Music may also buffer the stress-induced increase in stress hormones, and affect levels of the endogenous pain-relieving opioid called beta-endorphin (21). When incorporated into an exercise regimen, music may counteract the increases in heart rate and blood pressure, and enable enhanced rates of lactate clearance to prevent muscle soreness (22). It likewise may reduce exercise-induced release of catecholamine hormones such as norepinephrine, one of the fight-or-flight chemicals of the sympathetic nervous system (22). Therefore, due to its effects on the endocrine and immune systems, which are often disrupted in metabolic, autoimmune, psychiatric, and neurodegenerative disease, music may represent a promising therapy for conditions of diverse pathophysiology.
Music is primal. It is an enveloping sanctuary that consoles us in our desperation, that liberates us from the dark abyss of alienation and despair. It is a reprieve from the burdens we carry and a force of solidarity, that narrows the chasm between cultures and engenders sacred union and spiritual experience. It is a hallmark of the human condition, and healing power to be reckoned with.
- Barras, C. (2014). British Broadcasting Company. Music may have originated with animals, allowing our distant ancestors to communicate and build societies. Retrieved from http://www.bbc.com/earth/story/20140907-does-music-pre-date-modern-man
- Andrews-Hanna, J.R. (2012). The brain’s default network and its adaptive role in internal mentation. Neuroscientist, 18(3), 251-270.
- Brattico, E. et al. (2011). A Functional MRI Study of Happy and Sad Emotions in Music with and without Lyrics. Frontiers in Psychology, 308.
- Broyd S.J. et al. (2009). Default-mode brain dysfunction in mental disorders: a systematic review. Neuroscience Biobehavioral Reviews, 33, 279–296.
- Buckner, R.L. et al. (2008). The Brain’s Default Network: Anatomy, Function, and Relevance to Disease. Annals of the New York Academy of Sciences, 1124, 1-38.
- Wilkins, R.W. et al. (2014). Network Science and the Effects of Music Preference on Functional Brain Connectivity: From Beethoven to Eminem. Science Reports, 4, 6130.
- Immordino-Yang, M.H., Christodoulou, J.A., & Singh, V. (2012). Rest Is Not Idleness: Implications of the Brain’s Default Mode for Human Development and Education. Perspectives in Psychological Science, 7(4), 352-364.
- Fukui, H., & Toyoshima, K. (2009). Music facilitate the neurogenesis, regeneration and repair of neurons. Medical Hypotheses, 71(5), 765-769.
- Nottebohm, F. (1981). A brain for all seasons: cyclical anatomical changes in song control nuclei of the canary brain. Science, 214, 1368-1370.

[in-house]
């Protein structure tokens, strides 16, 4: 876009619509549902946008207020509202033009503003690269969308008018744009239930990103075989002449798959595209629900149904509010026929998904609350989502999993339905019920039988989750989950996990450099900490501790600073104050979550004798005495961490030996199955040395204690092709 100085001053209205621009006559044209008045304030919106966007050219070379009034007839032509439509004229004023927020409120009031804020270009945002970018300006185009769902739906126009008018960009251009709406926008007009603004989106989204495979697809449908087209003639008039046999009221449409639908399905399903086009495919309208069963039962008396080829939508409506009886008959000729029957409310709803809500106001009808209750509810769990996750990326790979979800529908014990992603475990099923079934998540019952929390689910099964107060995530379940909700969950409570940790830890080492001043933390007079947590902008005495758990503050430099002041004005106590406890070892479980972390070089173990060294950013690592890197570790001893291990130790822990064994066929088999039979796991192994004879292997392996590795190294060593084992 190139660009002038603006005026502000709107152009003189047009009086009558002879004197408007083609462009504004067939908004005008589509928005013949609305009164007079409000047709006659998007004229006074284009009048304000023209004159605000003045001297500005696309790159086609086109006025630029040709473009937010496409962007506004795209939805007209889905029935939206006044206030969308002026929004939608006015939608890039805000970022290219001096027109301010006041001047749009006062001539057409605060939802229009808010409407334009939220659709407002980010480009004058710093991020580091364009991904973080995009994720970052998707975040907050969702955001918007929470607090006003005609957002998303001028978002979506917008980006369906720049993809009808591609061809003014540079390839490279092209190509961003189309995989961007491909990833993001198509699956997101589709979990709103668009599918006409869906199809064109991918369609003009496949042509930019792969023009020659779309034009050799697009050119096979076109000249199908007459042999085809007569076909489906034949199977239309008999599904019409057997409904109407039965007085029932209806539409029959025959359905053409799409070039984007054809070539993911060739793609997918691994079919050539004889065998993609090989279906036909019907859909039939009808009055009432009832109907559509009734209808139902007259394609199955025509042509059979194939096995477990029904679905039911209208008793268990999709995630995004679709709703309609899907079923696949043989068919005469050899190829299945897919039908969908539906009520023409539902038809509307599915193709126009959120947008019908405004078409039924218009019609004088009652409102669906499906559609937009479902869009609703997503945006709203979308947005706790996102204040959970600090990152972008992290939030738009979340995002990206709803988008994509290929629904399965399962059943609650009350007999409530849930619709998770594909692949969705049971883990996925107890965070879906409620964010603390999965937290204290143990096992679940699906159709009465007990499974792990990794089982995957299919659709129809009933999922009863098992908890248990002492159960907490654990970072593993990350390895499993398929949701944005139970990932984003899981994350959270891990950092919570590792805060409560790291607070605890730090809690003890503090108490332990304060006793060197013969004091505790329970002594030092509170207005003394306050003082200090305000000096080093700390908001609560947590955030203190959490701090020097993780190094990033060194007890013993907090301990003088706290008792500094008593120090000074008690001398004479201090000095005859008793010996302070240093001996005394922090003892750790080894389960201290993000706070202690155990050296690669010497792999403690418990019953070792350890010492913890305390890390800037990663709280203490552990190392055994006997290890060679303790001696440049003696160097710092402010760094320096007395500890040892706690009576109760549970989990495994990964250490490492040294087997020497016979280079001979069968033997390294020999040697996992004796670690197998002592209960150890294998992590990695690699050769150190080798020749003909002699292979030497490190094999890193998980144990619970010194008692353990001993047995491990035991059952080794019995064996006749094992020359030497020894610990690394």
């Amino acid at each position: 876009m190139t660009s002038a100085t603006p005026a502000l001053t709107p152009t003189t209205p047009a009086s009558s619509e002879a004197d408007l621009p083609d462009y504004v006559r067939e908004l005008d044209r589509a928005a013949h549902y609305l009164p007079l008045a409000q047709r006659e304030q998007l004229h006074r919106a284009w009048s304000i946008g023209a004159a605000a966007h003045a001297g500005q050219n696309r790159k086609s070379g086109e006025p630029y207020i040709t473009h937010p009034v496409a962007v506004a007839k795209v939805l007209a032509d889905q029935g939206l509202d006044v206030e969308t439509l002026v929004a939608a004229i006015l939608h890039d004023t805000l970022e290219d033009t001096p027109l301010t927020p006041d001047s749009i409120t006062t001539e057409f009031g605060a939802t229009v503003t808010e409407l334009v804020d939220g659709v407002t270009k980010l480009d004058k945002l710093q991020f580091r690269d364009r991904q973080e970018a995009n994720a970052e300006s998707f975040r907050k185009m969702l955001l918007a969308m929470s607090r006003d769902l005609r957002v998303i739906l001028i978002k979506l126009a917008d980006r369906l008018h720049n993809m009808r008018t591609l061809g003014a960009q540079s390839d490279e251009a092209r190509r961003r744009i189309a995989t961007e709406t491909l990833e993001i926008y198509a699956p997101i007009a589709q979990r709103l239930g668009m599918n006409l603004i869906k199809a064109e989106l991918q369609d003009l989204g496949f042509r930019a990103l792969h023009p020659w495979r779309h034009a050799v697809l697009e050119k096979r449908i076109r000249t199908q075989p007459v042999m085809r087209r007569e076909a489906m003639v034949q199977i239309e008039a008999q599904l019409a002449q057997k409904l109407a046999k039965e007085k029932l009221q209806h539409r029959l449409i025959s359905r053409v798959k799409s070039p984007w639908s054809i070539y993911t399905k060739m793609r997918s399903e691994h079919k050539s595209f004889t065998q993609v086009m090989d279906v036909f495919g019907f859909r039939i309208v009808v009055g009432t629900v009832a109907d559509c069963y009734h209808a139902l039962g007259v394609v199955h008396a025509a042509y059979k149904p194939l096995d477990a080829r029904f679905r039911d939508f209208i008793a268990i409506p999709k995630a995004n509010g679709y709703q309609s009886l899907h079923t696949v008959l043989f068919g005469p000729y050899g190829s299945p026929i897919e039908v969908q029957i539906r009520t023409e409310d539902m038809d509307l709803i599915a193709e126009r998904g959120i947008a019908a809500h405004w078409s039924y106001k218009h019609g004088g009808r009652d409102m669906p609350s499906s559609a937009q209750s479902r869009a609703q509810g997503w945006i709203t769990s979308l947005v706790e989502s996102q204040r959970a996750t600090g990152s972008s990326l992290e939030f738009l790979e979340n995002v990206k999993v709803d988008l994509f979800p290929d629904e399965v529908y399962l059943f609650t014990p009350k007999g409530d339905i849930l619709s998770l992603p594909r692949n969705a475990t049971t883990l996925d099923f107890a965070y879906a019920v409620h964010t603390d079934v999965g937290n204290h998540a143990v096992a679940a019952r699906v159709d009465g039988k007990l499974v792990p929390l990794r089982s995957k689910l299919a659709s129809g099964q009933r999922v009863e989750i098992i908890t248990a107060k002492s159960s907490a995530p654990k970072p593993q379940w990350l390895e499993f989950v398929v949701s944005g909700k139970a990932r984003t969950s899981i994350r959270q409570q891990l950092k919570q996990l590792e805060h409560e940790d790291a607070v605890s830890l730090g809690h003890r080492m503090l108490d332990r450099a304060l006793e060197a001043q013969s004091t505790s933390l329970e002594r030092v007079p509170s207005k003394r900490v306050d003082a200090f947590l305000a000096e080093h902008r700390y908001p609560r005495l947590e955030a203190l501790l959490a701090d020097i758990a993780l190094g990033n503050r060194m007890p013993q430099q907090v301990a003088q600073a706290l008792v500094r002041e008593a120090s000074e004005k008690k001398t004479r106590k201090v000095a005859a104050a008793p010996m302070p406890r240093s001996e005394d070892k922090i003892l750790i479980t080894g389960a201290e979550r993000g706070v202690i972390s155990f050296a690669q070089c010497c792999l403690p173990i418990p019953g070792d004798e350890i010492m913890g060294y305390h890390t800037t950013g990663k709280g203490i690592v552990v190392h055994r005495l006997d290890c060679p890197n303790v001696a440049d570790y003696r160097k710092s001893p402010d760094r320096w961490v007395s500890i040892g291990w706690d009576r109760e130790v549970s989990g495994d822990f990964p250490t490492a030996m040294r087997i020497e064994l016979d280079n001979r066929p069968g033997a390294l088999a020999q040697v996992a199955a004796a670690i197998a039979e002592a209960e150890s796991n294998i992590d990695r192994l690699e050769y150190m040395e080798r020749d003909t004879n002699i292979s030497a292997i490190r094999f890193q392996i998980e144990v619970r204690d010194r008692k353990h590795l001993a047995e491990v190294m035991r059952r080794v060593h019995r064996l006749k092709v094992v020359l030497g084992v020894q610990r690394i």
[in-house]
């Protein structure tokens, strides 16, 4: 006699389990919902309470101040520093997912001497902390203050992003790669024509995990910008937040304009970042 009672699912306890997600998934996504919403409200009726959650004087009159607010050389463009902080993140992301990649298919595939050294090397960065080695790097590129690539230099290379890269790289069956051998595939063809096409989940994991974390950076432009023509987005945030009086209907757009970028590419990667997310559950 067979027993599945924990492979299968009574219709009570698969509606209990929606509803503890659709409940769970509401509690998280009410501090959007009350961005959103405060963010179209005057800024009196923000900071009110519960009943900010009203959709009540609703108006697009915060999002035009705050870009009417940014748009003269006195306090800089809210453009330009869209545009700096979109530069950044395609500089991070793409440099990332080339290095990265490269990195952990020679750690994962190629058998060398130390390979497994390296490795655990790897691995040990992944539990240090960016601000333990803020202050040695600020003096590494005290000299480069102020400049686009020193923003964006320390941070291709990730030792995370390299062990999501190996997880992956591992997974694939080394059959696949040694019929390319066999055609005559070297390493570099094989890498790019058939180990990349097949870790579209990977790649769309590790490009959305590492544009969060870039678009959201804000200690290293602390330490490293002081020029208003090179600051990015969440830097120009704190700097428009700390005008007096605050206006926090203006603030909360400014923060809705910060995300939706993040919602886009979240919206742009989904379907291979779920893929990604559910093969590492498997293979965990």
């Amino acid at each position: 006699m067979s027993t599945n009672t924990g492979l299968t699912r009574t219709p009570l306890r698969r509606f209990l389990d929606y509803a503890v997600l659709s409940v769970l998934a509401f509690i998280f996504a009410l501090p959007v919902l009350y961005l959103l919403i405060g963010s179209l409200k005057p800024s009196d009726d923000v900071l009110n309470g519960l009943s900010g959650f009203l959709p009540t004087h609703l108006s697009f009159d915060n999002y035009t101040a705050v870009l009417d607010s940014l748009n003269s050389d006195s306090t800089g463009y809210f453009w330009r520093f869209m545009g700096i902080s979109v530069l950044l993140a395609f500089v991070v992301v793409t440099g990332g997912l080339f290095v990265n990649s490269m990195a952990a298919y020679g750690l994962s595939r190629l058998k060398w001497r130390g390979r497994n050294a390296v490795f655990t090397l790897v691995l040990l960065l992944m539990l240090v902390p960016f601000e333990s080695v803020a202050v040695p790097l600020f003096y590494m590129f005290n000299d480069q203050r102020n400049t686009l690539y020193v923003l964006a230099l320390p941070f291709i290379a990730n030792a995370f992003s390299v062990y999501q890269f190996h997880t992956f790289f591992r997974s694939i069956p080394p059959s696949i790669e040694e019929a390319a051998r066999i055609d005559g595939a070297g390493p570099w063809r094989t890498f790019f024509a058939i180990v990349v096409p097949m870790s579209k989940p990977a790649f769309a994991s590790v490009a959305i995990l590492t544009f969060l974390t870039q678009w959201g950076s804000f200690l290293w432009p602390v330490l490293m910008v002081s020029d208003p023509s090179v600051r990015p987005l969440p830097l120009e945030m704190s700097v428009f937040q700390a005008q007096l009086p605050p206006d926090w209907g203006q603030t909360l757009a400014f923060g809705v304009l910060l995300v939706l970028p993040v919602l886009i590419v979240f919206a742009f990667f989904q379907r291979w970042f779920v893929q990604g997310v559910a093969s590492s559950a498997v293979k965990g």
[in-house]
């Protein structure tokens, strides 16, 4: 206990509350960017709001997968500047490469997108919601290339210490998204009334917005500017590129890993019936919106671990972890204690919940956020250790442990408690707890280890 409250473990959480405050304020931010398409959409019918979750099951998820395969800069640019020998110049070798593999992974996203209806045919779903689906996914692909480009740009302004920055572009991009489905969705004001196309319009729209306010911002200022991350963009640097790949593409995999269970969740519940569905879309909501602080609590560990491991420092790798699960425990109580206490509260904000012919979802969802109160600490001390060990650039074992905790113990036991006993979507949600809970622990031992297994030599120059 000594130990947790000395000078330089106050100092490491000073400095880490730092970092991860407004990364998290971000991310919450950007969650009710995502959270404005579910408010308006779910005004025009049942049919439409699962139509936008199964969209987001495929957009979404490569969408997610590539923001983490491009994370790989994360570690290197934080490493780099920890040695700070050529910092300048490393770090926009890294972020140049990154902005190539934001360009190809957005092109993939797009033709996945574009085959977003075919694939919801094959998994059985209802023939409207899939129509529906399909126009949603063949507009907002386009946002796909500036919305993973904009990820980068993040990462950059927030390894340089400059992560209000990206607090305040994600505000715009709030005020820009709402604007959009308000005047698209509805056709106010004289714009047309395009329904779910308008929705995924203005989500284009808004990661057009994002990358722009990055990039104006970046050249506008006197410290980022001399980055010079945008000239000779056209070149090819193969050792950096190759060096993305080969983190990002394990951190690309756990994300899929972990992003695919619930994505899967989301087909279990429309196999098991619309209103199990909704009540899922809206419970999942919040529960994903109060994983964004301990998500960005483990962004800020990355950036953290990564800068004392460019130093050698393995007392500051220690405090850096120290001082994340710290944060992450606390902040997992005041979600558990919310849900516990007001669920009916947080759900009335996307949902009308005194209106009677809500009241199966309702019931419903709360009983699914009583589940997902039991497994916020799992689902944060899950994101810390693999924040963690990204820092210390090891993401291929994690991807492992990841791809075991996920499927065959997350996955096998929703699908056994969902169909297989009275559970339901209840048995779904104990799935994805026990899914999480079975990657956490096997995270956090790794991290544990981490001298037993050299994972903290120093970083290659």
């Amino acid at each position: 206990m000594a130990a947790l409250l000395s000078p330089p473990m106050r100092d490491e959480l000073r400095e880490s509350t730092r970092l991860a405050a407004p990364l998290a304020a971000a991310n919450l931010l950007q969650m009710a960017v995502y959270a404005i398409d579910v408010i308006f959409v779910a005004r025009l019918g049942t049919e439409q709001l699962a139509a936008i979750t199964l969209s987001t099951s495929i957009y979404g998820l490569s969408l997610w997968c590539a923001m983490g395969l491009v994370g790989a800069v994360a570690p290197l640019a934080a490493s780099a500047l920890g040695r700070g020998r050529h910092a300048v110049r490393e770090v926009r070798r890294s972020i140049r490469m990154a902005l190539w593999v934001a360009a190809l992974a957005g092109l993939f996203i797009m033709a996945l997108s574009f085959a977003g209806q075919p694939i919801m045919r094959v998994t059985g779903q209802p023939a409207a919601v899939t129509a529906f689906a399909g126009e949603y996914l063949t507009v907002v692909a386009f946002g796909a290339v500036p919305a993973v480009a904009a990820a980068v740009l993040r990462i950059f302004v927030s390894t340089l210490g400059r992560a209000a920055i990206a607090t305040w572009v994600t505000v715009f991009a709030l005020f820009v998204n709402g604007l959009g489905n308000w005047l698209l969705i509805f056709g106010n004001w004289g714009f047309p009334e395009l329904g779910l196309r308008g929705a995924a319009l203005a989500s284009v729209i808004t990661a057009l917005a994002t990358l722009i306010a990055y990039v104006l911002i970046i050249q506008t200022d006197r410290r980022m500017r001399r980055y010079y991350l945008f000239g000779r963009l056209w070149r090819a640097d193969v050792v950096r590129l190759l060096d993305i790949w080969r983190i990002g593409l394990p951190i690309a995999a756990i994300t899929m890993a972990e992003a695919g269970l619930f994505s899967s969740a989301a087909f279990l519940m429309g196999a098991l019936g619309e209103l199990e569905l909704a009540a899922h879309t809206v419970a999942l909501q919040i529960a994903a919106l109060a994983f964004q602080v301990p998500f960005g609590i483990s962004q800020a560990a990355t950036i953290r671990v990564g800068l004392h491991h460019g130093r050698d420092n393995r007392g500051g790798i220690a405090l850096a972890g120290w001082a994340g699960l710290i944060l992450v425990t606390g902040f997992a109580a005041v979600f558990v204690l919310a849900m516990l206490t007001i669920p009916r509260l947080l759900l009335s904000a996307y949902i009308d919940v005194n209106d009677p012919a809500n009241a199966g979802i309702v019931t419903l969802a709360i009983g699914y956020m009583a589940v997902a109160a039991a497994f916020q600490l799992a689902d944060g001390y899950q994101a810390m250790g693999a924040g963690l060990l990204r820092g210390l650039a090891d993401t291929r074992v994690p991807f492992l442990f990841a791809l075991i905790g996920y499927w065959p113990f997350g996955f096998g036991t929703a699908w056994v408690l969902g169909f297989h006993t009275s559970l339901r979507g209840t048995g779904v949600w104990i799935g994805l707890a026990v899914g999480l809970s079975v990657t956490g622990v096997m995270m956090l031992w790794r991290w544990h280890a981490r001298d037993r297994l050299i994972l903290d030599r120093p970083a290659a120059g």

- Fusani, L., & Gahr, M. (2006). Hormonal influence on song structure and organization: the role of estrogen. Neuroscience, 138(3), 939-946.
- Abbott, A. (2002). Music, maestro, please. Nature, 6876, 12-14.
- Lynch, M.A. (2004). Long-term potentiation and memory. Physiological Reviews, 84(1), 87-136.
- Fukui, H. et al. (2006). The effect of music to sex hormones of elderly person. Neuroscience Research Supplement, 55, S58.
- Juslin, P.N., & Vastfjall, D. (2008). Emotional responses to music: the need to consider underlying mechanisms. Behavior and Brain Science, 31, 559-575.
- Särkämö, T. et al. (2008). Music listening enhances cognitive recovery and mood after middle cerebral artery stroke. Brain, 131, 866-876.
- Thaut, M.H., Demartin, M., & Sanes, J.N. (2008). Brain networks for integrative rhythm formation. PLoS One, 3, e2312.
- Thaut, M.H. et al. (2009). Neurologic music therapy improves executive function and emotional adjustment in traumatic brain injury rehabilitation. Annals of the New York Academy of Science, 1169, 406-416.
- Rider, M.S., & Achterberg, J. (1989). Effect of music-assisted imagery on neutrophils and lymphocytes. Biofeedback and Self-Regulation, 14(3), 247-257.
- Rider, M.S. et al. (1990). Effect of immune system imagery on secretory IgA. Biofeedback and Self Regulation, 15(4), 317-333.
- Kimata, H. (2003). Listening to Mozart reduces allergic skin wheal responses and in vitro allergen-specific IgE production in atopic dermatitis patients with latex allergy. Behavioral Medicine, 29, 15-19.
- McKinney, C.H. et al. (1997). The effect of selected classical musicians spontaneous imagery on plasma beta-endorphin. Journal of Behavioral Medicine, 20(1), 85-99.
- Szmedra, L., & Bacharach, D.W. (1998). Effect of music on perceived exertion, plasma lactate, norepinephrine and cardiovascular hemodynamics during treadmill running. International Journal of Sports Medicine, 19(1), 32-37.